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Cardinal defends restaurant chain at centre of same-sex marriage row

Author: Admin
Date: 1st August 2012

Cardinal Francis George of Chicago (pictured), has come out in defence of fast food chain Chick-fil-A, after the company was condemned by the mayors of Boston, Chicago and San Francisco because its owner supports traditional marriage.

The owner of the chain, Mr Dan Cathy was asked about same-sex marriage and he reiterated his support for the traditional understanding of marriage.  

In response, the mayors of Boston, Chicago and San Francisco condemned the fast food retailer. Chicago mayor, former chief of staff to President Obama, Rahm Emanuel, said that the chain's values “are not Chicago's values”.

The mayor of Boston said he would deny the retailer a permit in his city given the chance.

Responding to the attacks on Mr Cathy, Cardinal George said: “Approval of state-sponsored homosexual unions has very quickly become a litmus test for bigotry; and espousing the understanding of marriage that has prevailed among all peoples throughout human history is now, supposedly, outside the American consensus.  

“Are Americans so exceptional that we are free to define “marriage” (or other institutions we did not invent) at will? What are we re-defining?”

He pointed out that neither Church nor state invented marriage, “and neither can change its nature”.  

He said: “Marriage exists because human nature comes in two complementary sexes: male and female. The sexual union of a man and woman is called the marital act because the two become physically one in a way that is impossible between two men or two women.  

“Whatever a homosexual union might be or represent, it is not physically marital. Gender is inextricably bound up with physical sexual identity; and “gender-free marriage” is a contradiction in terms, like a square circle.”

In a radio interview some weeks ago, Mr Cathy said: “I think we are inviting God’s judgment on our nation when we shake our fist at (God) and say, ‘We know better than You what constitutes a marriage.'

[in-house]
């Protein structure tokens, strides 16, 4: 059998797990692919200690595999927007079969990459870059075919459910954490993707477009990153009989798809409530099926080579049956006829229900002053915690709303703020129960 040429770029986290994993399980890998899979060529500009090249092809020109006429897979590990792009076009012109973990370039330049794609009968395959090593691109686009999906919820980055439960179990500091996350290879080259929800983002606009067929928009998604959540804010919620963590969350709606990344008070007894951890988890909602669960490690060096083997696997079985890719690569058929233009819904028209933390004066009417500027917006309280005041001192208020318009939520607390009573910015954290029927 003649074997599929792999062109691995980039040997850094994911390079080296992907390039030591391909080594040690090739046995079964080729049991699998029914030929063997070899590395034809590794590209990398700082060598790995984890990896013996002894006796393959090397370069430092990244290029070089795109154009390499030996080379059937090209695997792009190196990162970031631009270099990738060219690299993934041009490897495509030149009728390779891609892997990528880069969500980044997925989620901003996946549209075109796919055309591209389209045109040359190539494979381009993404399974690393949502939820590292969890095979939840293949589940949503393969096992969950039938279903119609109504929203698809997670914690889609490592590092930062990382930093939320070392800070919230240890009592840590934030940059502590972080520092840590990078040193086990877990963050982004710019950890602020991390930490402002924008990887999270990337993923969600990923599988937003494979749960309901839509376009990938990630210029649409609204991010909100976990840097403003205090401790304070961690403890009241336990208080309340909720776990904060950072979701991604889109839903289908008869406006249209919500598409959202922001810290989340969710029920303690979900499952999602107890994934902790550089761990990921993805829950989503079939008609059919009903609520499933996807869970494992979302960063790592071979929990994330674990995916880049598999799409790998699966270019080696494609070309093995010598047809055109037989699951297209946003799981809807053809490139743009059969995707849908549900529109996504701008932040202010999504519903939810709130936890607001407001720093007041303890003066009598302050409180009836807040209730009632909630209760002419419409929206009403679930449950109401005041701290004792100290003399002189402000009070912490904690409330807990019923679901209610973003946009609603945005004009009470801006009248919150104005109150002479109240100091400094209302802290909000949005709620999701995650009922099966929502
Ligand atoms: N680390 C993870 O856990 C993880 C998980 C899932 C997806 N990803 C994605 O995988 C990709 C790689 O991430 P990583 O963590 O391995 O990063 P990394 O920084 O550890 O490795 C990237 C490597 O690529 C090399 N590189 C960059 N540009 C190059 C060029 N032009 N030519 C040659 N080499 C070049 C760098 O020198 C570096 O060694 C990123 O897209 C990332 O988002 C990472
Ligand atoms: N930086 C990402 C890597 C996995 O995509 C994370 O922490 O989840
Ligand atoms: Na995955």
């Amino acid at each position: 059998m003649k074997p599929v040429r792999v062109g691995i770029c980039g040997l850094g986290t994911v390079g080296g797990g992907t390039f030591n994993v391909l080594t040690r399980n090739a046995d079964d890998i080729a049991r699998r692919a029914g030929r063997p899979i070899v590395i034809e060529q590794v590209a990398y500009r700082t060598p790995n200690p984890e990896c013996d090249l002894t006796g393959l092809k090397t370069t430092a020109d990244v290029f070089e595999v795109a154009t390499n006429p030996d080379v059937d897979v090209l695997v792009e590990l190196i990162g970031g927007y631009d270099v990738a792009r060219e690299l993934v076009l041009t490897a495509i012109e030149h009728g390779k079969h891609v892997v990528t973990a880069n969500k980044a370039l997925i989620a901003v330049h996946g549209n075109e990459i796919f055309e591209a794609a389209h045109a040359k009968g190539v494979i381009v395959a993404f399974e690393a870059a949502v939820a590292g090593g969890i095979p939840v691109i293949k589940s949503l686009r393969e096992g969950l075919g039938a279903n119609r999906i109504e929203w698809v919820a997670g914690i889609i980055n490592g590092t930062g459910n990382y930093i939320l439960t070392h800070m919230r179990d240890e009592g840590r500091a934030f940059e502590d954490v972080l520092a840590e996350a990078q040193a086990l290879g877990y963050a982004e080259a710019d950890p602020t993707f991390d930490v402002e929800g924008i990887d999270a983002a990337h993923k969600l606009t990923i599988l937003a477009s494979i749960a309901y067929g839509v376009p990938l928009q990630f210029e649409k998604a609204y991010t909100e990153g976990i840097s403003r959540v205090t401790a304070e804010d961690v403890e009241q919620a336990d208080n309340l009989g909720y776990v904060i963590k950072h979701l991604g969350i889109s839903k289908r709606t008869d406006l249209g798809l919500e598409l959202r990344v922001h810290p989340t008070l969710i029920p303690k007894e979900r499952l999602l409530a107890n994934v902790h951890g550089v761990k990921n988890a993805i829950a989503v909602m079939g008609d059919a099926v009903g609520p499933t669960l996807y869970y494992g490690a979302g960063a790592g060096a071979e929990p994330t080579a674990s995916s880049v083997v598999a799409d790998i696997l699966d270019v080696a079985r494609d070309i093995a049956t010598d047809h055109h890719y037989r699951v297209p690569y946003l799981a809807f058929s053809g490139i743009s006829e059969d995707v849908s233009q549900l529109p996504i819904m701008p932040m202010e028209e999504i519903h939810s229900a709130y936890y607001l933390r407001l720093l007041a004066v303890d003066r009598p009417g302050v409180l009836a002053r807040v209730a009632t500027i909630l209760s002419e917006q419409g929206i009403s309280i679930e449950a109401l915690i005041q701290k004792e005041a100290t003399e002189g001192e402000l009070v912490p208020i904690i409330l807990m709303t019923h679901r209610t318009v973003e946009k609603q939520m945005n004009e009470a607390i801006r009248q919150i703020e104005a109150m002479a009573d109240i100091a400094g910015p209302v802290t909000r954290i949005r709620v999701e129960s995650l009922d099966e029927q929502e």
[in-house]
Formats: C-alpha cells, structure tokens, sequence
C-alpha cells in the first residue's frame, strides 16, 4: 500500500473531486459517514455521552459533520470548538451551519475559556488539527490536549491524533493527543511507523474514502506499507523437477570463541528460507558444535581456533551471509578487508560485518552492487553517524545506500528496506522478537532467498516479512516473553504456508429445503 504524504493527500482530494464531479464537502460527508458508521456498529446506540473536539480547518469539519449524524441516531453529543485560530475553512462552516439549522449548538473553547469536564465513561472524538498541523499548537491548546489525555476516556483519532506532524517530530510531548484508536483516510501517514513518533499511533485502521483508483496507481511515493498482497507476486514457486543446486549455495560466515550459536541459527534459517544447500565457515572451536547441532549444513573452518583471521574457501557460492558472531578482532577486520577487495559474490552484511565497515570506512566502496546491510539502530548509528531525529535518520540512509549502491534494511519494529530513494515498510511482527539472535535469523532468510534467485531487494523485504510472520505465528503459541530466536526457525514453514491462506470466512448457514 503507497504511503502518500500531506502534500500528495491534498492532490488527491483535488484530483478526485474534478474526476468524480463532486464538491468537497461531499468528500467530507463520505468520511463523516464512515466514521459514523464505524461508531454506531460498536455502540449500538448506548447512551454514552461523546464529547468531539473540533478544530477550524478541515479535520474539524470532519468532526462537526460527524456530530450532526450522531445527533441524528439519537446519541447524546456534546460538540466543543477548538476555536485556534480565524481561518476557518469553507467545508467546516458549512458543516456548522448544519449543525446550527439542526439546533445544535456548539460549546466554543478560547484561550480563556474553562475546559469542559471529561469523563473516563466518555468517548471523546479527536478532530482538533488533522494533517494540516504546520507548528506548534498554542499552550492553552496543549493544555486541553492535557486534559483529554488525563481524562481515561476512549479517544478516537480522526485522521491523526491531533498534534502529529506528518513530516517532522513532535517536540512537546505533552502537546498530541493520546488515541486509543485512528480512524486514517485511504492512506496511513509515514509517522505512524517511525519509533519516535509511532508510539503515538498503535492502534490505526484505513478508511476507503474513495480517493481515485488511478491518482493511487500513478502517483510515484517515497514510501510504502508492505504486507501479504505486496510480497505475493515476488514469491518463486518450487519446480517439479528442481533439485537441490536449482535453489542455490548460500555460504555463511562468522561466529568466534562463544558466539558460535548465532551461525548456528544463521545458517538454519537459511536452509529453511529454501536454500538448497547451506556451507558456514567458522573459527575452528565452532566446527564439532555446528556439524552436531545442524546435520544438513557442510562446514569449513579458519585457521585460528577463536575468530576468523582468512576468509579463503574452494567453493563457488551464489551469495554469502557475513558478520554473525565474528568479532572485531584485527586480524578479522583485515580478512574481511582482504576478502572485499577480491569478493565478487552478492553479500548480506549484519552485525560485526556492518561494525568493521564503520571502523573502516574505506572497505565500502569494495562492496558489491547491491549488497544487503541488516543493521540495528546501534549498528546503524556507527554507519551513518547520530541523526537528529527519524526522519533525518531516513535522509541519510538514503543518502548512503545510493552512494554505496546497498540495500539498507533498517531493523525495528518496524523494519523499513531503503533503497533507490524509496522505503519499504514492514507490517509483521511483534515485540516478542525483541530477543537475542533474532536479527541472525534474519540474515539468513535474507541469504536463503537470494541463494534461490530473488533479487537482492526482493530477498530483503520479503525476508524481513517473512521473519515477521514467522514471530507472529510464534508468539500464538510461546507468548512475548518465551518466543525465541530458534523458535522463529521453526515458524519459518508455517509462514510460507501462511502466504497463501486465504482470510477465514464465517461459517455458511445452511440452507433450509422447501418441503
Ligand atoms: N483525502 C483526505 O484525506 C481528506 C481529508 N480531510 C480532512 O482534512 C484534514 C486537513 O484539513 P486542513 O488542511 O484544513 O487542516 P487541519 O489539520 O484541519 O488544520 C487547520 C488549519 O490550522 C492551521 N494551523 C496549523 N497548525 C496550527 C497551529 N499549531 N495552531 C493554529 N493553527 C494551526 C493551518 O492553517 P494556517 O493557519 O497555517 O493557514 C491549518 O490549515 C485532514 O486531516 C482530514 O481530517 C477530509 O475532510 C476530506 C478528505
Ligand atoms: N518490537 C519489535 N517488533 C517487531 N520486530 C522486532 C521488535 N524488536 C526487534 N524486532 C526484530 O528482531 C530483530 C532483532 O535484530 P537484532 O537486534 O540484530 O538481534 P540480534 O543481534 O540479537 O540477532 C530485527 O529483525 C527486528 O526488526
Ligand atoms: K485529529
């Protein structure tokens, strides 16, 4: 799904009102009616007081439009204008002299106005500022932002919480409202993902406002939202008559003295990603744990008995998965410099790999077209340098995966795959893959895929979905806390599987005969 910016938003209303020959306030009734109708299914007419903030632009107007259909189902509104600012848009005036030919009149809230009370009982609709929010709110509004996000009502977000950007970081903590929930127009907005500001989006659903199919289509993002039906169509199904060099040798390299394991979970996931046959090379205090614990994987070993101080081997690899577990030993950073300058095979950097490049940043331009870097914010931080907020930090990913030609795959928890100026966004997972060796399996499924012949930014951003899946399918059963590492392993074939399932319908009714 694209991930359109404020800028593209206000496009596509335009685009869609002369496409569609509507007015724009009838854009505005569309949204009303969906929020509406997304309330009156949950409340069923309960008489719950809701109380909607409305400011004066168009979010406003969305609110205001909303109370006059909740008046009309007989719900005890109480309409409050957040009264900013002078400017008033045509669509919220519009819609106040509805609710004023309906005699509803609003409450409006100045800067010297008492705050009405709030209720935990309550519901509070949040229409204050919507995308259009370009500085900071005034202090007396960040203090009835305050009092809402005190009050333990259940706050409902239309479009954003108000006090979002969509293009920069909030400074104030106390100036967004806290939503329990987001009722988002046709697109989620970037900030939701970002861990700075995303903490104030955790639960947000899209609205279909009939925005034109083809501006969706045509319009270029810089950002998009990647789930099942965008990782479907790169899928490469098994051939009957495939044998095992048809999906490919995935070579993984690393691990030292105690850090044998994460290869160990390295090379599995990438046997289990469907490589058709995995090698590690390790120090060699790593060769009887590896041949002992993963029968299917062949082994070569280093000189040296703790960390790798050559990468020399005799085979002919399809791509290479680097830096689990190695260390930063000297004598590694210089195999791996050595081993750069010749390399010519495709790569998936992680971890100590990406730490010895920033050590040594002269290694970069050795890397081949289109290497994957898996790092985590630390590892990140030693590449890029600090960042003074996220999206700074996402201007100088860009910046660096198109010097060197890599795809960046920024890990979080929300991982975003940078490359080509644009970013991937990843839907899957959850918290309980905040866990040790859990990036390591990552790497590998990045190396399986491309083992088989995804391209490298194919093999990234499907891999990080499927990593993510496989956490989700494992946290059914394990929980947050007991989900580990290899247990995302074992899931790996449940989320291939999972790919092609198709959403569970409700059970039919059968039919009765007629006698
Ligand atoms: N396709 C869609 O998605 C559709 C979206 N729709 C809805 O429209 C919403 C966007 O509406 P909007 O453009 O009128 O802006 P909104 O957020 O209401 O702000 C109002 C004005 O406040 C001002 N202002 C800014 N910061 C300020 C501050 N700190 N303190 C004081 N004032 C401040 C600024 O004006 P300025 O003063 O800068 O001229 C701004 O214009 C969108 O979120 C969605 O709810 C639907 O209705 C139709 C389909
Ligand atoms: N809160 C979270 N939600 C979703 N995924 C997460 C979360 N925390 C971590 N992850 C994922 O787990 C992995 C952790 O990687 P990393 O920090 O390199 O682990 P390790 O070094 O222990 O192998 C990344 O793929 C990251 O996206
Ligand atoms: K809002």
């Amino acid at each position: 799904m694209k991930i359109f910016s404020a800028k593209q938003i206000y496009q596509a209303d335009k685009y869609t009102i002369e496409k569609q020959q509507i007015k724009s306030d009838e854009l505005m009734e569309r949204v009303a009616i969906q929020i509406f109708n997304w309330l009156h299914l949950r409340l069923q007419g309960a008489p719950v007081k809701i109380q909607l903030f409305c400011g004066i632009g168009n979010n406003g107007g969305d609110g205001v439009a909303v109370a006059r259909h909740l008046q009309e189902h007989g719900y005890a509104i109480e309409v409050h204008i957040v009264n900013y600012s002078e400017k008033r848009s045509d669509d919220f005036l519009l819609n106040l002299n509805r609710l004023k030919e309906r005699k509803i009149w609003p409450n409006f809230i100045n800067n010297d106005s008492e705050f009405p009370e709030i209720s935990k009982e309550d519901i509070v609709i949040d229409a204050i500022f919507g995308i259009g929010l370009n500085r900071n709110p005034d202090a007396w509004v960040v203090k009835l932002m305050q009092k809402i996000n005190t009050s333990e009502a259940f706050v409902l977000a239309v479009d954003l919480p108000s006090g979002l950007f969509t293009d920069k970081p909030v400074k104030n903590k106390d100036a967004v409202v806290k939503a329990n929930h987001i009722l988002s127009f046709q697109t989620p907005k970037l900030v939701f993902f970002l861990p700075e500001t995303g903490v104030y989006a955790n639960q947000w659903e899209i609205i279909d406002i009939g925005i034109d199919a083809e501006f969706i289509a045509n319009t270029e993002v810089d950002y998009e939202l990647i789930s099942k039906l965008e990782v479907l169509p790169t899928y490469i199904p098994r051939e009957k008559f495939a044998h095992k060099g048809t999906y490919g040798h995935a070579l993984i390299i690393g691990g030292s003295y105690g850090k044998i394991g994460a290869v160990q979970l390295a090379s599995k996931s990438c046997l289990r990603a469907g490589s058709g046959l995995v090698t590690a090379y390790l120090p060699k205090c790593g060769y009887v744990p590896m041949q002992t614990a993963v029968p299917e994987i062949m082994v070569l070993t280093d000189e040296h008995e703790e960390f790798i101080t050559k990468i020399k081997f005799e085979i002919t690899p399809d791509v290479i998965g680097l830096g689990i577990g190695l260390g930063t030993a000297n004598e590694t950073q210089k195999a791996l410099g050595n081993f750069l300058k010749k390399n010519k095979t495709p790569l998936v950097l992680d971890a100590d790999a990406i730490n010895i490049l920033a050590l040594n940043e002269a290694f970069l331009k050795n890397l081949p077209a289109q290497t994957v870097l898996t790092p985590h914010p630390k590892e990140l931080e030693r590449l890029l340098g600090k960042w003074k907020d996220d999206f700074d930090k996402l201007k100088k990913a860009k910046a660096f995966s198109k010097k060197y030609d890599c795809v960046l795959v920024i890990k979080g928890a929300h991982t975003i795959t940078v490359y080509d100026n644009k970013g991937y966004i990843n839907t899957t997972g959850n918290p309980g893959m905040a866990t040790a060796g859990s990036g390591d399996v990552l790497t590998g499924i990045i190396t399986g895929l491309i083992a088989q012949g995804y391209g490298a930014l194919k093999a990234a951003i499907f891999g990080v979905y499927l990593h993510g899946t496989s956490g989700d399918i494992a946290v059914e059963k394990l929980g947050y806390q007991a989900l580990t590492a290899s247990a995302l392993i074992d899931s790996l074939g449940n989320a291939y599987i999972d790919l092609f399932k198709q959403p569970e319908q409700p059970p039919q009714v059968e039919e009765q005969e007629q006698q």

“I pray God’s mercy on our generation that has such a prideful, arrogant attitude to think we would have the audacity to redefine what marriage is all about,” he said.

The words ignited a storm of criticism. Boston Mayor Thomas Menino said: “Chick-fil-A doesn’t belong in Boston,” he said. “We’re an open city. We’re a city at the forefront of inclusion.”

He added: “Because of (Dan Cathy’s) ignorance, I will deny Chick-fil-A a permit to open a restaurant in my ward,” said.

New York City Council Speaker Christine Quinn called upon New York University to kick Chick-fil-A off its campus.

However, New York Mayor Michael Bloomberg, an ardent supporter of same-sex marriage, said he disagreed with his fellow mayors on the issue of whether Chick-fill-A should be allowed into their cities.

Mr Bloomberg said: “You can’t have a test for what the owner’s personal views are before you decide to give a permit to do something in the city.”

Richard Socarides, a New York lawyer who is urging a boycott of Chick-fil-A, agreed with Mr Bloomberg.

“Consumers can disagree with a company’s corporate political position and decide not to spend money there,” Socarides said. “But the city cannot regulate speech by denying someone a permit to operate their business just because you disagree with their political beliefs.”

Mr Menino has more recently said he was expressing his own opinion and acknowledged there is little he can do to prevent the chain from coming to Boston.

A spokeswoman for Mr Emanuel said that while the Chicago mayor believes that Cathy does not share his city’s values, he would not block Chick-fil-A from opening a new restaurant.

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